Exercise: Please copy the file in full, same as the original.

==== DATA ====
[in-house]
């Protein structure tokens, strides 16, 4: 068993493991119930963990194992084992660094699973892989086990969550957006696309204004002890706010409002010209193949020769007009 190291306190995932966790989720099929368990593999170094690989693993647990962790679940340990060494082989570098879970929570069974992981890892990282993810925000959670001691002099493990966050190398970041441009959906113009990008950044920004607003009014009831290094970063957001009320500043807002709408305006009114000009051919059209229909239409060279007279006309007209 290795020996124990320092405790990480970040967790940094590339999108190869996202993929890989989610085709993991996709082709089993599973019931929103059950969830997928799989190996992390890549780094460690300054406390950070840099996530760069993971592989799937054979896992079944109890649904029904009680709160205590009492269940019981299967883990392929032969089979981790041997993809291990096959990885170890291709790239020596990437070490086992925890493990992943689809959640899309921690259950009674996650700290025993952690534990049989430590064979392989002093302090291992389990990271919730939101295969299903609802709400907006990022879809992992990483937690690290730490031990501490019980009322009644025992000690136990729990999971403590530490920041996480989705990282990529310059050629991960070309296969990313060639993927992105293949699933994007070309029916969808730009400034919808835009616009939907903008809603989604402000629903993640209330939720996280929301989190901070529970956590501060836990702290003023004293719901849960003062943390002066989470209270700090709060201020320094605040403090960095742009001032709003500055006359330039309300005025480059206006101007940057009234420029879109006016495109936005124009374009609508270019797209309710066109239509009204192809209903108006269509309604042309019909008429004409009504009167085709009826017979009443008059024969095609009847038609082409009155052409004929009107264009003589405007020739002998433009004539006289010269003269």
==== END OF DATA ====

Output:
[in-house]
């Protein structure tokens, strides 16, 4: 068993493991119930963990194992084992660094699973892989086990969550957006696309204004002890706010409002010209193949020769007009 190291306190995932966790989720099929368990593999170094690989693993647990962790679940340990060494082989570098879970929570069974992981890892990282993810925000959670001691002099493990966050190398970041441009959906113009990008950044920004607003009014009831290094970063957001009320500043807002709408305006009114000009051919059209229909239409060279007279006309007209 290795020996124990320092405790990480970040967790940094590339999108190869996202993929890989989610085709993991996709082709089993599973019931929103059950969830997928799989190996992390890549780094460690300054406390950070840099996530760069993971592989799937054979896992079944109890649904029904009680709160205590009492269940019981299967883990392929032969089979981790041997993809291990096959990885170890291709790239020596990437070490086992925890493990992943689809959640899309921690259950009674996650700290025993952690534990049989430590064979392989002093302090291992389990990271919730939101295969299903609802709400907006990022879809992992990483937690690290730490031990501490019980009322009644025992000690136990729990999971403590530490920041996480989705990282990529310059050629991960070309296969990313060639993927992105293949699933994007070309029916969808730009400034919808835009616009939907903008809603989604402000629903993640209330939720996280929301989190901070529970956590501060836990702290003023004293719901849960003062943390002066989470209270700090709060201020320094605040403090960095742009001032709003500055006359330039309300005025480059206006101007940057009234420029879109006016495109936005124009374009609508270019797209309710066109239509009204192809209903108006269509309604042309019909008429004409009504009167085709009826017979009443008059024969095609009847038609082409009155052409004929009107264009003589405007020739002998433009004539006289010269003269």